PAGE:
Module Tcp = Async_extra.Tcp


type 'a where_to_connect constraint 'a = [<
| Import.Socket.Address.t

Tcp supports connection to inet sockets and unix sockets. These are two different types. We use 'a where_to_connect to specify a socket to connect to, where the 'a identifies the type of socket.

val to_host_and_port : ?via_local_interface:Async_extra.Import.Unix.Inet_addr.t -> string -> int -> Async_extra.Import.Socket.Address.Inet.t where_to_connect
type 'a with_connect_options = ?buffer_age_limit:[
| `At_most of Core.Std.Time.Span.t
| `Unlimited
] -> ?interrupt:unit Async_extra.Import.Deferred.t -> ?reader_buffer_size:int -> ?timeout:Core.Std.Time.Span.t -> 'a

with_connection ~host ~port f looks up host from a string (using DNS as needed), connects, then calls f, passing the connected socket and a reader and writer for it. When the deferred returned by f is determined, or any exception is thrown, the socket, reader and writer are closed. The return deferred is fulfilled after f has finished processing and the file descriptor for the socket is closed. If interrupt is supplied then the connection attempt will be aborted if interrupt is fulfilled before the connection has been established. Similarly, all connection attempts have a timeout (default 30s), that can be overridden with timeout.

It is fine for f to ignore the supplied socket and just use the reader and writer. The socket is there to make it convenient to call Socket functions.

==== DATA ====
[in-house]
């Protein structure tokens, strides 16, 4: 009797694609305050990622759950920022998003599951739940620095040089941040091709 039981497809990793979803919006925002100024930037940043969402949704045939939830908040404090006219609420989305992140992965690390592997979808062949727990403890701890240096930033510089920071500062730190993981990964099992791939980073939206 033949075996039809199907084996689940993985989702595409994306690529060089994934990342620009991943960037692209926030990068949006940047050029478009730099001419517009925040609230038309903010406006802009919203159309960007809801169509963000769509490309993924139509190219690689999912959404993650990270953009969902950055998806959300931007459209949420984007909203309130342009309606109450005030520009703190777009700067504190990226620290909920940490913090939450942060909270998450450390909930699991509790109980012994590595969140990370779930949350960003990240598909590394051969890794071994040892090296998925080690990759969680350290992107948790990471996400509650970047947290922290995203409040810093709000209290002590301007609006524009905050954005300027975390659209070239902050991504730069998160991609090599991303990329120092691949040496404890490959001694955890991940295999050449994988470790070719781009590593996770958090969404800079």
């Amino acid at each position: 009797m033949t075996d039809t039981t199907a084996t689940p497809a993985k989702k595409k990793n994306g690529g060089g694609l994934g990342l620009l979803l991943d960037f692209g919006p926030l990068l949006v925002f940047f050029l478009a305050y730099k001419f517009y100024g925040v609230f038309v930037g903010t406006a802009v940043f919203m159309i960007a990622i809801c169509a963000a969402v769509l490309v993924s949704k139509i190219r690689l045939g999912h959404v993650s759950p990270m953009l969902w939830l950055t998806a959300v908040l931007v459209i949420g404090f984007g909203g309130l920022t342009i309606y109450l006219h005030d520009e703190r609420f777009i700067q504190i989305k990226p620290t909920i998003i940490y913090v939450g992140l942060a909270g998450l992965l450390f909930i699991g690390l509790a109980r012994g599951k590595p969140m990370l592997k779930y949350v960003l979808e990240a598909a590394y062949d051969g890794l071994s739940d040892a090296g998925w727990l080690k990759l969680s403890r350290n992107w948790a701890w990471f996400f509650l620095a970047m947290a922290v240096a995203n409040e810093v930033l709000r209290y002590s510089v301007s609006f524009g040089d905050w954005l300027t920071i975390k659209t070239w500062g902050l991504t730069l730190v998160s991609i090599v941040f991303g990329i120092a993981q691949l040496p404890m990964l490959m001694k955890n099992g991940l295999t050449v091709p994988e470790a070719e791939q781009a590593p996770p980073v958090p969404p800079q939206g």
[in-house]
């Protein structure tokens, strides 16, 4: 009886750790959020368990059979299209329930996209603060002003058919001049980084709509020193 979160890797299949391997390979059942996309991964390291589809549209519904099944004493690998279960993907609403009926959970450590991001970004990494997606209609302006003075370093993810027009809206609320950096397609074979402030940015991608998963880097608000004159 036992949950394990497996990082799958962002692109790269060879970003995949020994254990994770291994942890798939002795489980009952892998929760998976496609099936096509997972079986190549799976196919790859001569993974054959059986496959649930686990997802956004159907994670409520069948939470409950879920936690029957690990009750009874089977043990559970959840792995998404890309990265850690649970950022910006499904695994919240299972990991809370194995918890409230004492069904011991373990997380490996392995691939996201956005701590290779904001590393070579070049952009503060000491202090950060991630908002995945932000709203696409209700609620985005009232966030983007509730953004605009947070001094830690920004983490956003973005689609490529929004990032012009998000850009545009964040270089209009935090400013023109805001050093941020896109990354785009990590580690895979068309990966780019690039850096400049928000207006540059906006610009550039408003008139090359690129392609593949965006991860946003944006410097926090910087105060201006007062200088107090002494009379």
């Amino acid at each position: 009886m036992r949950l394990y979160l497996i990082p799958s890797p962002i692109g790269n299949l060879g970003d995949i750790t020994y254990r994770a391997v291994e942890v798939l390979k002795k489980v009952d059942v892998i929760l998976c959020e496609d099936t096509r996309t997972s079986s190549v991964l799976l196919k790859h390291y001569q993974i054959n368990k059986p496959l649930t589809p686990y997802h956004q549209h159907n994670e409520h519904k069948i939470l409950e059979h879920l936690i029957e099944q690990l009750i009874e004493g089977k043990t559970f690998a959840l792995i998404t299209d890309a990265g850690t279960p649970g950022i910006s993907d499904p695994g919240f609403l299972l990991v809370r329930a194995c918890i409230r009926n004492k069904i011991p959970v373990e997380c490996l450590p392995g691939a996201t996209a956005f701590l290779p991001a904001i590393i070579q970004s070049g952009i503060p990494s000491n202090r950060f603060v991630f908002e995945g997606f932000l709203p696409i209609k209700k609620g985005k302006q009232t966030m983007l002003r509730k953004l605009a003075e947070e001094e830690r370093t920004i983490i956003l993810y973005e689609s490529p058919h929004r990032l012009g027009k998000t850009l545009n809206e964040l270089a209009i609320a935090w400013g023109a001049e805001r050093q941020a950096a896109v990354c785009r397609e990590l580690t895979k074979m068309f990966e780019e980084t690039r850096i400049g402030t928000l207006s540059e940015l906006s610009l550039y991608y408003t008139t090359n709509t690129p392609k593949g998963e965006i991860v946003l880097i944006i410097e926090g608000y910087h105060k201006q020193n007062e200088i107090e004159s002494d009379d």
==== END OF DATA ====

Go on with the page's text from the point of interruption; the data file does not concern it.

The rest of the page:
val connect_sock : ?interrupt:unit Async_extra.Import.Deferred.t -> ?timeout:Core.Std.Time.Span.t -> 'addr where_to_connect -> ([
| `Active
], 'addr) Async_extra.Import.Socket.t Async_extra.Import.Deferred.t

connect_sock ~host ~port opens a TCP connection to the specified hostname and port, returning the socket.

Any errors in the connection will be reported to the monitor that was current when connect was called.

connect ~host ~port is a convenience wrapper around connect_sock that returns the socket, and a reader and writer for the socket. The reader and writer share a file descriptor, and so closing one will affect the other by closing its underlying fd. In particular, closing the reader before closing the writer will cause the writer to subsequently raise an exception when it attempts to flush internally-buffered bytes to the OS, due to a closed fd. You should close the Writer first to avoid this problem.

If possible, use with_connection, which automatically handles closing.

It is fine to ignore the returned socket and just use the reader and writer. The socket is there to make it convenient to call Socket functions.

module Where_to_listen : sig .. end
A Where_to_listen describes the socket that a tcp server should listen on.
val on_port : int -> Where_to_listen.inet
val on_port_chosen_by_os : Where_to_listen.inet
val on_file : string -> Where_to_listen.unix
module Server : sig .. end
A Server.t represents a TCP server listening on a socket.